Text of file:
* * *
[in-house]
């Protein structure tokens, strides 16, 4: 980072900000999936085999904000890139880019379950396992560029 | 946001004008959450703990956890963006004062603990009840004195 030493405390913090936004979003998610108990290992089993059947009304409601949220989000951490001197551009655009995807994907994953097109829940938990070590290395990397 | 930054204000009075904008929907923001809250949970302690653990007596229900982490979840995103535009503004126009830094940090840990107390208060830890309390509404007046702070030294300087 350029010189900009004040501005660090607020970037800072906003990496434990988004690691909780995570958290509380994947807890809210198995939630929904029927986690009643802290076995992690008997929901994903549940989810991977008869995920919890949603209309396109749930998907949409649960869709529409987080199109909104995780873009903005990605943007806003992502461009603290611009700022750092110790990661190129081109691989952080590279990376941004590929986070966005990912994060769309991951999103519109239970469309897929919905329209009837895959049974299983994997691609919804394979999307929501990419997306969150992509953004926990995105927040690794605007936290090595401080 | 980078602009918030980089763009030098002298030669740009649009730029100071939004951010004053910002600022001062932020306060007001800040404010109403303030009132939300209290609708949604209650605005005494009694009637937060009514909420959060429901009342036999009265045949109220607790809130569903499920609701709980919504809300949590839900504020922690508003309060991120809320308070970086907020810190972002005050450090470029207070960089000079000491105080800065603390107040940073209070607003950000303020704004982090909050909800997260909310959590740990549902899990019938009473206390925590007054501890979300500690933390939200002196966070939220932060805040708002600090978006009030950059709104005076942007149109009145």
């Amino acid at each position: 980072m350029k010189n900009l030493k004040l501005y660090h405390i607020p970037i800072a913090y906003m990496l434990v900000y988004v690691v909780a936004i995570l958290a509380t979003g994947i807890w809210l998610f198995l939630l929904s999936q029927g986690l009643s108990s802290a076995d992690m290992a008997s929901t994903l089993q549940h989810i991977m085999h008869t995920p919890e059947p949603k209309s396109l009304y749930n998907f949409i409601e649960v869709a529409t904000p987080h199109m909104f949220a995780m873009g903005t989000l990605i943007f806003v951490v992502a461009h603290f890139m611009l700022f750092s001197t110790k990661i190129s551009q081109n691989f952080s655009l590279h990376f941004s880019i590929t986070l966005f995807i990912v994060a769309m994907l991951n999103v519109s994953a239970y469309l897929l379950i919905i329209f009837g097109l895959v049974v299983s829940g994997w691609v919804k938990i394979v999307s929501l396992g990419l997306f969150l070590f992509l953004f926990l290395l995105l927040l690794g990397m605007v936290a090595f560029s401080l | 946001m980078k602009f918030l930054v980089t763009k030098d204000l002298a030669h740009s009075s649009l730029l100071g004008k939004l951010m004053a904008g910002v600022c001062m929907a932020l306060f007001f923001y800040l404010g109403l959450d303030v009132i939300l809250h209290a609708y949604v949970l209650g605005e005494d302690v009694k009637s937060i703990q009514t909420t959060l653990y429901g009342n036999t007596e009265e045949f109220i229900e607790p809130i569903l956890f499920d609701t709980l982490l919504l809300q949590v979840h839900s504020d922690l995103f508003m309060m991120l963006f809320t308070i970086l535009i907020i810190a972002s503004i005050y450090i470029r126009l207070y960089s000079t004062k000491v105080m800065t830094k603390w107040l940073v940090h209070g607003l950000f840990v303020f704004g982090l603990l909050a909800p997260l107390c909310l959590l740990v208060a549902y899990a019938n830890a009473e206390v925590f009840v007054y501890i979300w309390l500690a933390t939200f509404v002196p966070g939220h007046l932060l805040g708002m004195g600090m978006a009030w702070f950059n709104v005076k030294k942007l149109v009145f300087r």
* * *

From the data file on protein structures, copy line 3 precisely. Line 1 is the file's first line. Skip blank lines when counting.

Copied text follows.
């Amino acid at each position: 980072m350029k010189n900009l030493k004040l501005y660090h405390i607020p970037i800072a913090y906003m990496l434990v900000y988004v690691v909780a936004i995570l958290a509380t979003g994947i807890w809210l998610f198995l939630l929904s999936q029927g986690l009643s108990s802290a076995d992690m290992a008997s929901t994903l089993q549940h989810i991977m085999h008869t995920p919890e059947p949603k209309s396109l009304y749930n998907f949409i409601e649960v869709a529409t904000p987080h199109m909104f949220a995780m873009g903005t989000l990605i943007f806003v951490v992502a461009h603290f890139m611009l700022f750092s001197t110790k990661i190129s551009q081109n691989f952080s655009l590279h990376f941004s880019i590929t986070l966005f995807i990912v994060a769309m994907l991951n999103v519109s994953a239970y469309l897929l379950i919905i329209f009837g097109l895959v049974v299983s829940g994997w691609v919804k938990i394979v999307s929501l396992g990419l997306f969150l070590f992509l953004f926990l290395l995105l927040l690794g990397m605007v936290a090595f560029s401080l | 946001m980078k602009f918030l930054v980089t763009k030098d204000l002298a030669h740009s009075s649009l730029l100071g004008k939004l951010m004053a904008g910002v600022c001062m929907a932020l306060f007001f923001y800040l404010g109403l959450d303030v009132i939300l809250h209290a609708y949604v949970l209650g605005e005494d302690v009694k009637s937060i703990q009514t909420t959060l653990y429901g009342n036999t007596e009265e045949f109220i229900e607790p809130i569903l956890f499920d609701t709980l982490l919504l809300q949590v979840h839900s504020d922690l995103f508003m309060m991120l963006f809320t308070i970086l535009i907020i810190a972002s503004i005050y450090i470029r126009l207070y960089s000079t004062k000491v105080m800065t830094k603390w107040l940073v940090h209070g607003l950000f840990v303020f704004g982090l603990l909050a909800p997260l107390c909310l959590l740990v208060a549902y899990a019938n830890a009473e206390v925590f009840v007054y501890i979300w309390l500690a933390t939200f509404v002196p966070g939220h007046l932060l805040g708002m004195g600090m978006a009030w702070f950059n709104v005076k030294k942007l149109v009145f300087r």